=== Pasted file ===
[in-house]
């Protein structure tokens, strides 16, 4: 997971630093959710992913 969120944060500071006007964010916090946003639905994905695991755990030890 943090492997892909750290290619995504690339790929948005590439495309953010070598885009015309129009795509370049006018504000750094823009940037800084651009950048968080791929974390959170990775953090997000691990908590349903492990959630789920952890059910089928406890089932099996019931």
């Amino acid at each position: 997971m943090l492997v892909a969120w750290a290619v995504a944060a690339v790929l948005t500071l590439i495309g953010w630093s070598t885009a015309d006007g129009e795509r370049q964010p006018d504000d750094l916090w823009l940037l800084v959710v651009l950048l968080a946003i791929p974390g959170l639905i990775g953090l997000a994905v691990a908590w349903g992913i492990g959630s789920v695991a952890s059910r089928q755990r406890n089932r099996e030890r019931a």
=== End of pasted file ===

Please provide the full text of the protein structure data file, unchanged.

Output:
[in-house]
């Protein structure tokens, strides 16, 4: 997971630093959710992913 969120944060500071006007964010916090946003639905994905695991755990030890 943090492997892909750290290619995504690339790929948005590439495309953010070598885009015309129009795509370049006018504000750094823009940037800084651009950048968080791929974390959170990775953090997000691990908590349903492990959630789920952890059910089928406890089932099996019931």
């Amino acid at each position: 997971m943090l492997v892909a969120w750290a290619v995504a944060a690339v790929l948005t500071l590439i495309g953010w630093s070598t885009a015309d006007g129009e795509r370049q964010p006018d504000d750094l916090w823009l940037l800084v959710v651009l950048l968080a946003i791929p974390g959170l639905i990775g953090l997000a994905v691990a908590w349903g992913i492990g959630s789920v695991a952890s059910r089928q755990r406890n089932r099996e030890r019931a």